Astronomers say that a massive disk galaxy from the ancient universe, known as the "Wolfe Disk," should never have existed.
"Most galaxies that we find early in the universe look like train wrecks because they underwent consistent and often 'violent' merging," Max Planck Institute for Astronomy researcher Marcel Neeleman said in a statement. "These hot mergers make it difficult to form well-ordered, cold rotating disks like we observe in our present universe."
But according to a paper published in the journal Nature today, Neeleman's team used the Atacama Large Millimeter/submillimeter Array (ALMA) in Chile to discover that the Wolfe Disk was far too orderly by 1.5 billion years after the Big Bang — defying what astronomers believe about the ancient universe.
"While previous studies hinted at the existence of these early rotating gas-rich disk galaxies... we now have unambiguous evidence that they occur as early as 1.5 billion years after the Big Bang," Neeleman said in the statement.
The discovery gets even more intriguing. Using data from the National Science Foundation's Karl G. Jansky Very Large Array (VLA) and the NASA/ESA Hubble Space Telescope, astronomers found that the strange galaxy formed stars at ten times the rate of our own galaxy.
The astronomers have some suggestions that could explain the unusual galaxy's existence and its prowess in producing stars.
"We think the Wolfe Disk has grown primarily through the steady accretion of cold gas," Xavier Prochaska, professor of astronomy at the University of California and co-author, explained in the statement. "It must be one of the most productive disk galaxies in the early universe."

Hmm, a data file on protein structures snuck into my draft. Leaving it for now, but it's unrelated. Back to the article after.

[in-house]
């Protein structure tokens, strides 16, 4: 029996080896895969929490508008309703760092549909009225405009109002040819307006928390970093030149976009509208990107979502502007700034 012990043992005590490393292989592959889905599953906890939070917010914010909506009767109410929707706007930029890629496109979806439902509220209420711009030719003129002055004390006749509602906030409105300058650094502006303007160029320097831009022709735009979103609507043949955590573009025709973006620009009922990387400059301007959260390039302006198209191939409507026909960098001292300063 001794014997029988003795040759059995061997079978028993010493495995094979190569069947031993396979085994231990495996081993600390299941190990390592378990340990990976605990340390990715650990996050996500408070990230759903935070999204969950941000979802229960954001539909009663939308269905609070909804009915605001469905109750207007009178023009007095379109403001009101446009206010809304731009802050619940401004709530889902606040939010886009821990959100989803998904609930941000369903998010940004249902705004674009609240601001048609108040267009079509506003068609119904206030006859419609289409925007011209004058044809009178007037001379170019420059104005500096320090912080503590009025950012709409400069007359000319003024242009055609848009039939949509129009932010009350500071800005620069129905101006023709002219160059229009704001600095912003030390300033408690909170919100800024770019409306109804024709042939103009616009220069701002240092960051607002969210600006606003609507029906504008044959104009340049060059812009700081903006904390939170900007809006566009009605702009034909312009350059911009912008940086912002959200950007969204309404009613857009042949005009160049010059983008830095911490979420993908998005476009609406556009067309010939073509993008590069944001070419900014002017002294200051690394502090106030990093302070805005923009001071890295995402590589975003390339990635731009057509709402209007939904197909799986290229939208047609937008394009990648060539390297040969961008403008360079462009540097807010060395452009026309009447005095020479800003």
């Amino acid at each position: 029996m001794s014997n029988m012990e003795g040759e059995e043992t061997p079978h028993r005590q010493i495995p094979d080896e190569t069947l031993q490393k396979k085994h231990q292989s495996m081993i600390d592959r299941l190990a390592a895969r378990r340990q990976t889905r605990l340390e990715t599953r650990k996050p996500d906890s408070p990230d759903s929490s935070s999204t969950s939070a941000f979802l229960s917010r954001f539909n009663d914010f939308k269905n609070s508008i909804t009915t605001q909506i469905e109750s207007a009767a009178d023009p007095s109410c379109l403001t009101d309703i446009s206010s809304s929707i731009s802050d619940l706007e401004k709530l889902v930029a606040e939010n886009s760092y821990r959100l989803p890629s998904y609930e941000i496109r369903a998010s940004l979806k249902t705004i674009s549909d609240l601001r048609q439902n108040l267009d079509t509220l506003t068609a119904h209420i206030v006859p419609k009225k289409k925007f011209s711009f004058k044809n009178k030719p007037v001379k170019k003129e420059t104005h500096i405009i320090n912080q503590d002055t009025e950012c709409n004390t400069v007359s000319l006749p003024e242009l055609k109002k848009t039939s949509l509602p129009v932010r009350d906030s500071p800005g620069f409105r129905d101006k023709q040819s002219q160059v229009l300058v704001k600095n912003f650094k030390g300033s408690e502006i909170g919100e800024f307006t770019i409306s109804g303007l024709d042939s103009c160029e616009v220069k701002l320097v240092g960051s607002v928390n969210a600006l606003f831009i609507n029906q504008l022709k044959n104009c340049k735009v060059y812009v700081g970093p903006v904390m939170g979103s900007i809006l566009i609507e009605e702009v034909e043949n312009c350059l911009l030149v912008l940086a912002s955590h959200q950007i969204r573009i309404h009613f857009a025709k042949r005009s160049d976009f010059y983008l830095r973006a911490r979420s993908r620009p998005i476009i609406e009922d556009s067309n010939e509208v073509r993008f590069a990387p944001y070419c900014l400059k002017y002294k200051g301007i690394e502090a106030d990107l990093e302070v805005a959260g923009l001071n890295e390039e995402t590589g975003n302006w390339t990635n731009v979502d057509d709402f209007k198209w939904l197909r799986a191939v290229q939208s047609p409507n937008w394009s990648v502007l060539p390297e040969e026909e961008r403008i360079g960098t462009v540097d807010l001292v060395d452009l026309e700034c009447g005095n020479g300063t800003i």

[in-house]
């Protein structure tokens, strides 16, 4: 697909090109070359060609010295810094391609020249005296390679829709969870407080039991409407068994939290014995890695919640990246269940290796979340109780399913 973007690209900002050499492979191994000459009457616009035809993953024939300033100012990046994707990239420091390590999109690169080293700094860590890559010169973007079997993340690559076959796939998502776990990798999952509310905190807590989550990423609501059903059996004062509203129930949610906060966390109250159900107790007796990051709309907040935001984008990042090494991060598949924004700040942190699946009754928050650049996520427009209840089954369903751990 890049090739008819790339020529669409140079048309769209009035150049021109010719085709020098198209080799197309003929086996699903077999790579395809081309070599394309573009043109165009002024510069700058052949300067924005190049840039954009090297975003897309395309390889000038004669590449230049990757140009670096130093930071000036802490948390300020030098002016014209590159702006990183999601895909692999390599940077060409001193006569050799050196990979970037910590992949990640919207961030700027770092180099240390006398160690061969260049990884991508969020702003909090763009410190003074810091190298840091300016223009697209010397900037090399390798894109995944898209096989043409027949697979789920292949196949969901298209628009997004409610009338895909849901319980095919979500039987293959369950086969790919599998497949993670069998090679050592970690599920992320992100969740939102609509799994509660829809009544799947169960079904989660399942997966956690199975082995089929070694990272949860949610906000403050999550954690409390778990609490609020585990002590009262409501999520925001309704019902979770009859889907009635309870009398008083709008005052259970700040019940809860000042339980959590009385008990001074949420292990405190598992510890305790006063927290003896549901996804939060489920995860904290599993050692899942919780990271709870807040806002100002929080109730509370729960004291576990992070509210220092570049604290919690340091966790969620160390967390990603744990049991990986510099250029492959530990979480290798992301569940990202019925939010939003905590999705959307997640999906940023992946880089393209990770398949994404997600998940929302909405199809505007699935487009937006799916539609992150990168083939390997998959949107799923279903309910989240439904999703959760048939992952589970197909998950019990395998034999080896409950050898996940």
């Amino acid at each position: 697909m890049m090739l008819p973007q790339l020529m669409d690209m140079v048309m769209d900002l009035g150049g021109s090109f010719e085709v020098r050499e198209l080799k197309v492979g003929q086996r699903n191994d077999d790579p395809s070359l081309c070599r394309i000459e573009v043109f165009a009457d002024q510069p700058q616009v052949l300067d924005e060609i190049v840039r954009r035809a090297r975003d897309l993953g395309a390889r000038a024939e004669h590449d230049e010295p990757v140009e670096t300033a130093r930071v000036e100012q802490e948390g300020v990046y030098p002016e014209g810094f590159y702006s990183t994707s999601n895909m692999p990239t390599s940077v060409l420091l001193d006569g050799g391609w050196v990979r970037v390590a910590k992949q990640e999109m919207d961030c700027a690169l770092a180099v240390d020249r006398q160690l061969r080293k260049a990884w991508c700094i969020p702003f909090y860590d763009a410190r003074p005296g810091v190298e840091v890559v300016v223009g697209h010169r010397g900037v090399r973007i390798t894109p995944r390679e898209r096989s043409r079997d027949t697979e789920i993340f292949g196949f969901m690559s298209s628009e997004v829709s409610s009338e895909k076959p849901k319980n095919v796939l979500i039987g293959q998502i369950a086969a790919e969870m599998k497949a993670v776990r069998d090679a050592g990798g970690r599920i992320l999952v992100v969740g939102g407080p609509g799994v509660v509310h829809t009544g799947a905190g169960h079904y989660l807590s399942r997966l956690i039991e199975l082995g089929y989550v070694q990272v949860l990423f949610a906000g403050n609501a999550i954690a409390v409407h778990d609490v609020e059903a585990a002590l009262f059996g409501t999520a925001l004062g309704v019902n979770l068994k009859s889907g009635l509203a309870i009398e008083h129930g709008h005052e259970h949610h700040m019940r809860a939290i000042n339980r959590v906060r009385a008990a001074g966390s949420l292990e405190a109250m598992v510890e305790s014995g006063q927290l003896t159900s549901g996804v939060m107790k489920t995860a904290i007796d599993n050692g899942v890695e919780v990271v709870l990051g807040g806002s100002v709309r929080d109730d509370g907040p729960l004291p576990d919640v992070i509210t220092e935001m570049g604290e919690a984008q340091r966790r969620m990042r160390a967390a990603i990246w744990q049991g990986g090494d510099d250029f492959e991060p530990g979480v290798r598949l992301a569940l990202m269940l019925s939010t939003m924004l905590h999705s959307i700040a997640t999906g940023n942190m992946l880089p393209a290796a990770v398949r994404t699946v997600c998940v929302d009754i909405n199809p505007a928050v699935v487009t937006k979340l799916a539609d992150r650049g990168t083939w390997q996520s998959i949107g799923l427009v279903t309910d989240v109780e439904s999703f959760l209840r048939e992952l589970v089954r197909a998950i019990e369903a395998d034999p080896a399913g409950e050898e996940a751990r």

The "cold-mode accretion" theory could point toward the possibility that some galaxies could get a "cold start," allowing them to begin star formation far earlier than previously thought possible. Galaxies that form through "hot-mode accretion," as dictated by conventional wisdom, take time to cool down before they can start forming stars.
Whether the gas involved in the creation of the earliest galaxies was hot or cold has been a controversial subject for decades, according to Scientific American. The new discovery could provide evidence for galaxies forming at an earlier stage through cold gas.
But that still leaves one big mystery: "Still, one of the questions that remains is how to assemble such a large gas mass while maintaining a relatively stable, rotating disk," Prochaska added.
READ MORE: Astronomers Get Earliest Ever Glimpse of Ancient Giant Galaxy [Scientific American]
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